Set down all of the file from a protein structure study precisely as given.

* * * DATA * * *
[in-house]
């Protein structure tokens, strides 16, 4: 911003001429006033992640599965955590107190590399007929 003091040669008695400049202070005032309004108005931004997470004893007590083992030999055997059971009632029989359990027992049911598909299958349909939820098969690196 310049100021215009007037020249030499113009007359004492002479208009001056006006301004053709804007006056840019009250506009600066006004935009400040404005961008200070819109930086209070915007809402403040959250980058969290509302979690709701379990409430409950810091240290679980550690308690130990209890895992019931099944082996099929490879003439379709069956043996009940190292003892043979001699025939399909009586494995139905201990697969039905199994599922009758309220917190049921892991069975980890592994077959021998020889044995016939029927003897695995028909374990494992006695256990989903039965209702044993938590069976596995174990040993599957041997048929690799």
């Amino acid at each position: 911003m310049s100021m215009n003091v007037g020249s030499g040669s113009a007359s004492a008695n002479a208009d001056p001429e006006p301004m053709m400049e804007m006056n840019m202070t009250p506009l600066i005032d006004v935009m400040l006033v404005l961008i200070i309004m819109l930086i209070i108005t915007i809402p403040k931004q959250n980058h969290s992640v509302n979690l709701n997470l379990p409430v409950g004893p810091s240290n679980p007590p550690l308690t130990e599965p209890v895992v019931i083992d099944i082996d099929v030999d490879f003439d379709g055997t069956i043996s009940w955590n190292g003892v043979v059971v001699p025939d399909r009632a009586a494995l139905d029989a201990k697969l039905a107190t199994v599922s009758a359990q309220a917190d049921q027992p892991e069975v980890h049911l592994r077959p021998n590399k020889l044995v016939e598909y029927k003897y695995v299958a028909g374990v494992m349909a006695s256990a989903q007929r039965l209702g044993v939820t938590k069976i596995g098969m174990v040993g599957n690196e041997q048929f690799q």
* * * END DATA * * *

[in-house]
């Protein structure tokens, strides 16, 4: 911003001429006033992640599965955590107190590399007929 003091040669008695400049202070005032309004108005931004997470004893007590083992030999055997059971009632029989359990027992049911598909299958349909939820098969690196 310049100021215009007037020249030499113009007359004492002479208009001056006006301004053709804007006056840019009250506009600066006004935009400040404005961008200070819109930086209070915007809402403040959250980058969290509302979690709701379990409430409950810091240290679980550690308690130990209890895992019931099944082996099929490879003439379709069956043996009940190292003892043979001699025939399909009586494995139905201990697969039905199994599922009758309220917190049921892991069975980890592994077959021998020889044995016939029927003897695995028909374990494992006695256990989903039965209702044993938590069976596995174990040993599957041997048929690799």
């Amino acid at each position: 911003m310049s100021m215009n003091v007037g020249s030499g040669s113009a007359s004492a008695n002479a208009d001056p001429e006006p301004m053709m400049e804007m006056n840019m202070t009250p506009l600066i005032d006004v935009m400040l006033v404005l961008i200070i309004m819109l930086i209070i108005t915007i809402p403040k931004q959250n980058h969290s992640v509302n979690l709701n997470l379990p409430v409950g004893p810091s240290n679980p007590p550690l308690t130990e599965p209890v895992v019931i083992d099944i082996d099929v030999d490879f003439d379709g055997t069956i043996s009940w955590n190292g003892v043979v059971v001699p025939d399909r009632a009586a494995l139905d029989a201990k697969l039905a107190t199994v599922s009758a359990q309220a917190d049921q027992p892991e069975v980890h049911l592994r077959p021998n590399k020889l044995v016939e598909y029927k003897y695995v299958a028909g374990v494992m349909a006695s256990a989903q007929r039965l209702g044993v939820t938590k069976i596995g098969m174990v040993g599957n690196e041997q048929f690799q």